With strong summer and winter runs of steelhead, and catches throughout the year, it’s not unusual for the Siletz River’s anglers to take home about 4,000 hatchery fish in a calendar year.
The Siletz enters the Pacific Ocean at Lincoln City, a popular beach town within easy reach of Salem and Portland.
The harvest from summer and winter runs can often be similar, perhaps 2,000 fish harvested from each in a pretty good year.
Winter Steelhead Fishing
In the winter, hatchery fish released into the Siletz River are from a broodstock program that uses wild steelhead to produce fin-clipped runs for harvest.
These fish carry on their parents’ habit of returning later than fish reared in hatcheries for many generations.
When to Fish Winter Steelhead
Therefore, while the very first fish may arrive around Thanksgiving, and catches can be made at Christmas most years, expect the very best fishing to be from January through March.
Winter fish will be caught in small numbers in April, which also is the month the first summer-run fish generally are caught.
Summer Steelhead Fishing
Numbers of summer steelhead build in spring and catches often are best in June and July, until the river gets very low and warm in mid- to late summer.
Fishing for summer steelhead often picks up again in late September and well into fall, when cooler temperatures and rainfall can turn a sluggish summer fish into an aggressive biter.
Where to Catch Summer Steelhead
When trying to catch a hatchery steelhead (with adipose fins clipped) to take home from either run, Moonshine County Park is a good place to start. Drive up Logsden Road and then up Moonshine Park Road to get there.
There are ponds near here where young steelhead (smolts) from the winter strain are acclimated before being released into the river, and this is where many of the adults tend to return.
Summer-run smolts also are released in three locations in this general area. So this stretch often has good numbers of adult steelhead.
Particularly in the summer, steelhead will stray into the gorge upriver from Moonshine Park, looking for cooler water.
Weekend access (and often less crowded fishing conditions) can be found upriver on the privately owned Siletz Gorge Road.
These summer fish also are trapped up at Siletz Falls and trucked back to Moonshine Park to give anglers additional chances to catch them, biologist Derek Wilson said.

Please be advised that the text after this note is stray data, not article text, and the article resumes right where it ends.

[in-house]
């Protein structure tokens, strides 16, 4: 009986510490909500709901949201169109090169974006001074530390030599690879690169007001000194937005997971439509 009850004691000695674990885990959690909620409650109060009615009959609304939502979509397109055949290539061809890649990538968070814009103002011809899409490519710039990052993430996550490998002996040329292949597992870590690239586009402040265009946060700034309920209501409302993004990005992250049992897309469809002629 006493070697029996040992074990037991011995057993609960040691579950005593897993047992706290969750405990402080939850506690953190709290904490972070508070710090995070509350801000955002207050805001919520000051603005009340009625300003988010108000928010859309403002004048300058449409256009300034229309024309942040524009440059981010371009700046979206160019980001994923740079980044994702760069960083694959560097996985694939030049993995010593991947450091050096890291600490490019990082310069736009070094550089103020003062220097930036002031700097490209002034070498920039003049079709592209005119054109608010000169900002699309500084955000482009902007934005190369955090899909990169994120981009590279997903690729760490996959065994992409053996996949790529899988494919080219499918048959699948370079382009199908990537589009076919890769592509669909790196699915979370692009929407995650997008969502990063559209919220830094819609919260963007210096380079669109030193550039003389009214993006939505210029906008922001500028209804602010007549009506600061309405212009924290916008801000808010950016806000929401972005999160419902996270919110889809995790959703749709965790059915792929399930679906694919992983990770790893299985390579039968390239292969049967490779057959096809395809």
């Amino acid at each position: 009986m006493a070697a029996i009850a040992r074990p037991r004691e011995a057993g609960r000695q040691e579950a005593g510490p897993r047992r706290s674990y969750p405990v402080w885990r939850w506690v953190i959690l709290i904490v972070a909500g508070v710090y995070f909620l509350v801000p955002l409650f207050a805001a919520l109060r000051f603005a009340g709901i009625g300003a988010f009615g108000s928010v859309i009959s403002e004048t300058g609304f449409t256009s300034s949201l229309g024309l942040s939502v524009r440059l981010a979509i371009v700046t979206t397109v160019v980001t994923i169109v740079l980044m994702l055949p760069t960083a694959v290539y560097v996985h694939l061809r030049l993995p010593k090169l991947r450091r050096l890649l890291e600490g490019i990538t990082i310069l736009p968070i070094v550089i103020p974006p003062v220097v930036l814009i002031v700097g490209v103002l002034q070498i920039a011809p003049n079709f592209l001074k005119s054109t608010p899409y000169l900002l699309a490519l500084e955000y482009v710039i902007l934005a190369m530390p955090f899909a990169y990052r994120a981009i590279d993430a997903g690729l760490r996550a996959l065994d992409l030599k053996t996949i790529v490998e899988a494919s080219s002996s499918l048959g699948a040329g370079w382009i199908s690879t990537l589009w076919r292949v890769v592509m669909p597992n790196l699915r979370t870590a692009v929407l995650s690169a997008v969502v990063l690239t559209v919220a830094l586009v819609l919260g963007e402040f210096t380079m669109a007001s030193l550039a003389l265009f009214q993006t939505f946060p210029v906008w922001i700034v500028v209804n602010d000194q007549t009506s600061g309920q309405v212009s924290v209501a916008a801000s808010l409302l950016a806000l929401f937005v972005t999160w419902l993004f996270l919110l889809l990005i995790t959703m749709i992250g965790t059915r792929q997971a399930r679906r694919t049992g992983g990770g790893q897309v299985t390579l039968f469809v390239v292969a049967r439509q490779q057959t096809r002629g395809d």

Below Moonshine Park, there is plenty of private property, so respect owners’ rights. But a bit of access can be found at pull-offs, boat ramps and other spots for anglers willing to explore.
Best Boat Drifts
Drift boaters will find several good runs.
To fish in the upper river by boat, they can put in at Moonshine Park and drift down to Twin Bridges.
Starting at Twin Bridges and floating to Illahee Park on the south side of the town of Siletz is another drift.
Yet another good one to consider, with the added bonus of not needing a second vehicle, is what’s known as the Town Drift right at Siletz.
For this one, boaters put in at Illahee and drift a long (about five miles) loop to Mill Park on the north side of town, then make a short walk through town to get back to their truck.
Early in the run, and after rains bring in fresh fish, boaters also might work a bit lower on the river, a few miles down from Siletz, from Ojalla (at the first steel bridge) down to Morgan Park.
Best Water Levels
Particularly in the winter, the Siletz River should be in OK steelhead fishing shape if the gauge at Siletz reads between 4 and a bit over 7 feet, especially if the level is dropping.
The absolute ideal level is very close to 5.5 feet.
Plunking with bait is more often successful in higher, off-color water up to 8.5 feet, with ideal conditions for this method in the 7- or 7.5-foot neighborhood.
In much of summer and often into early fall, the level will almost always be low, but fish can be taken.
Note: The Siletz River also has good fall Chinook salmon fishing.
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